Inline styles

You can apply styles to a specific element using a style attribute, like this:

<p style="background:blue; color:white; padding:5px;">Paragraph</p>

Inside this attribute you list all the CSS properties and their values that you want to apply to the element. Each property/value pair is separated from the others by a semi-colon, and each property is separated from its value within each pair by a colon. If you open this example in a browser you will see that the paragraph with the style attribute is blue with white text and has a different size from the others, as shown in Figure 1.

Screenshot of the Opera browser showing an applied inline style sheet

Figure 1: Opera shows the paragraph with the applied inline styles differently from the others.

The benefit of inline styles is that the browser will be forced to use these settings regardless of other applicable styles. That is, any styles defined in other style sheets or even embedded in the <head> of the document will be overridden by these styles.

The big problem with inline styles is that they make maintenance a lot harder than it should be. Using CSS is all about separating the presentation of the document from the structure, but inline styles are doing just the opposite — scattering presentation rules throughout the document. In addition to the maintenance issue, inline styles forfeit the advantage of the most powerful part of CSS: the cascade.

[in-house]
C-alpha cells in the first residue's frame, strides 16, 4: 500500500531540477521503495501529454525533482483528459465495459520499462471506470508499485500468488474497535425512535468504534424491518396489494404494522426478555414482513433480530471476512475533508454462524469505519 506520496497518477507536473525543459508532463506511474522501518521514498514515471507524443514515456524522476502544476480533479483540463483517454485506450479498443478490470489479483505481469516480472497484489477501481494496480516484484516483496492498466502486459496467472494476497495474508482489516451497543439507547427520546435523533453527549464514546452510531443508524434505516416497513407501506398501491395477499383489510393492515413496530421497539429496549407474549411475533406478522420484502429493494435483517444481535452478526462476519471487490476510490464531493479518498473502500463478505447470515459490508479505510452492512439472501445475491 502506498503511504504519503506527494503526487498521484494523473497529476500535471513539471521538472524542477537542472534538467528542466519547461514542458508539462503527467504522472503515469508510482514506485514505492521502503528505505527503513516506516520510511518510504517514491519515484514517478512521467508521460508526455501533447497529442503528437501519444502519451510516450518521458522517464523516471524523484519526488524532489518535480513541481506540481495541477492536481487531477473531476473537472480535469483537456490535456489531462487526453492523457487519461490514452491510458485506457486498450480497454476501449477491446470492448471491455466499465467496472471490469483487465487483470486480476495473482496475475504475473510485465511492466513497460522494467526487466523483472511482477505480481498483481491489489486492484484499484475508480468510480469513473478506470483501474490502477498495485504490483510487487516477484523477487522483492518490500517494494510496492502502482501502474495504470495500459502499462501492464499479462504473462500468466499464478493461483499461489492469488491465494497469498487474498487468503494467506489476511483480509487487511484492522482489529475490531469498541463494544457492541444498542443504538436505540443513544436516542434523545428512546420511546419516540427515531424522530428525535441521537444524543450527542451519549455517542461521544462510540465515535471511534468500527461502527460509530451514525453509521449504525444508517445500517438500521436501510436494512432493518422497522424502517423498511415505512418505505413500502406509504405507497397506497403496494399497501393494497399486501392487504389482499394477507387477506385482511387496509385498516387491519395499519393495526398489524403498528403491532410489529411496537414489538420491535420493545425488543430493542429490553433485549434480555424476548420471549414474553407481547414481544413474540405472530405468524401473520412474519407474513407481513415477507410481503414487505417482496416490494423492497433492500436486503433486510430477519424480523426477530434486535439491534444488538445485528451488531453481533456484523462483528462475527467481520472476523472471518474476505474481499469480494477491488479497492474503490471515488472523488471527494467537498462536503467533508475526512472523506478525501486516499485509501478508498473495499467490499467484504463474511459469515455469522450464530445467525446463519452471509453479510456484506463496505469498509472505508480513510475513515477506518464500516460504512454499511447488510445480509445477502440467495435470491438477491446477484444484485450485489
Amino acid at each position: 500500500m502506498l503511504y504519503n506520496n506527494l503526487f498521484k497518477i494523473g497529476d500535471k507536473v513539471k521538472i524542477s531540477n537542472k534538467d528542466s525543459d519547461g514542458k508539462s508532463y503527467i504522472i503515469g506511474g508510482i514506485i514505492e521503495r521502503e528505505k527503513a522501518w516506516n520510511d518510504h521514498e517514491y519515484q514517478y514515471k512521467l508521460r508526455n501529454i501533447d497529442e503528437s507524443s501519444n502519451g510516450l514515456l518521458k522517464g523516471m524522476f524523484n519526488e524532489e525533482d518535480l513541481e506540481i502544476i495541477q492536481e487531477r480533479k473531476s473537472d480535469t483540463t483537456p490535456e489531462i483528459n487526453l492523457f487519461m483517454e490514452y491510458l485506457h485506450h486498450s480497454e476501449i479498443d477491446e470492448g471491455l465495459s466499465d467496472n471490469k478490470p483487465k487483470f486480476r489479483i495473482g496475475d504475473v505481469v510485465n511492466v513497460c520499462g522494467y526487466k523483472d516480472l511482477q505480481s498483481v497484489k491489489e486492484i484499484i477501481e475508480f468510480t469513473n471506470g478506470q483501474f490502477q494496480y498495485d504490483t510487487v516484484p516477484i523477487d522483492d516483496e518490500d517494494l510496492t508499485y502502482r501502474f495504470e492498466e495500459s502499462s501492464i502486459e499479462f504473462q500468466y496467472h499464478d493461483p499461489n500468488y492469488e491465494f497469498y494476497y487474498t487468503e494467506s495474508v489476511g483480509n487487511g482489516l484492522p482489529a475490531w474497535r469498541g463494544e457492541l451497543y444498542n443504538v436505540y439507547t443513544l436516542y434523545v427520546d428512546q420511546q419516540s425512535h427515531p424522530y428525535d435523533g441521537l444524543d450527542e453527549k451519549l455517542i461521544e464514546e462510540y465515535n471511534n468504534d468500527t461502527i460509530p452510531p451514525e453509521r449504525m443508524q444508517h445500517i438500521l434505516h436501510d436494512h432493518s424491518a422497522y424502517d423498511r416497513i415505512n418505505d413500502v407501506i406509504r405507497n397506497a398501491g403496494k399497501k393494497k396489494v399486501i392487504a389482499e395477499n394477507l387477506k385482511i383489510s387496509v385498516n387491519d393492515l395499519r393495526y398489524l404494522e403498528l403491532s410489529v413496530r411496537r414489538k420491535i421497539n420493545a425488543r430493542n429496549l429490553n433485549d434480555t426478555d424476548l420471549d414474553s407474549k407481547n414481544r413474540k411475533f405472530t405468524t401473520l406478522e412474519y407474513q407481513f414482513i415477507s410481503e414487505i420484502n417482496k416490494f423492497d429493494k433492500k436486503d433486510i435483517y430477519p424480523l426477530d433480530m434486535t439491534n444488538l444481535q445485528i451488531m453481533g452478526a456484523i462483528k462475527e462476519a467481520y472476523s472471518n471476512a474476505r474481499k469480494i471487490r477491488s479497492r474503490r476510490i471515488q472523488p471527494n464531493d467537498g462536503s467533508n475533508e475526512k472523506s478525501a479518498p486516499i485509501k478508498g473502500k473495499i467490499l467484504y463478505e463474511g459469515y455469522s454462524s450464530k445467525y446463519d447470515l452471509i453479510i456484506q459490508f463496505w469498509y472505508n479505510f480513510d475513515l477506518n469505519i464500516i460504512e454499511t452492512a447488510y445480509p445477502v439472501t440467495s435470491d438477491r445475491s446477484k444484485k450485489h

Embedded styles

Embedded styles are placed in the <head> of the document inside a <style> element, as in this example:

<style type="text/css" media="screen">
  p {
    color: white;
    background: blue;
    padding: 5px;

Here, the defined styles get applied to all the paragraphs in the document, as shown in Figure 2.

Screenshot of the Opera browser showing how an embedded style sheet affects a lot of elements

Figure 2: Opera shows all paragraphs with the styles defined in the embedded style sheet.

The benefit with embedded styles is that you don’t need to add a style attribute to each paragraph — you can style them all with a single definition. This also means that if you need to change the look and feel of all paragraphs, you can do it in one location. However, this is still limited to one document — what if you want to define the look of paragraphs for a whole site in one place? It is for this reason we use external style sheets.

External style sheets

External style sheets means putting all your CSS definitions in their own file, saving it with a file extension of .css, and then applying it to your HTML documents using a <link> element inside the document <head>. Let’s have a closer look at that <link> element:

<link rel="stylesheet" href="styles.css" type="text/css" media="screen">

The href attribute points to the CSS file, the media attribute defines which media should get these styles applied to it (screen in this case), and the type defines what the linked resource is (a file extension is not enough to determine that).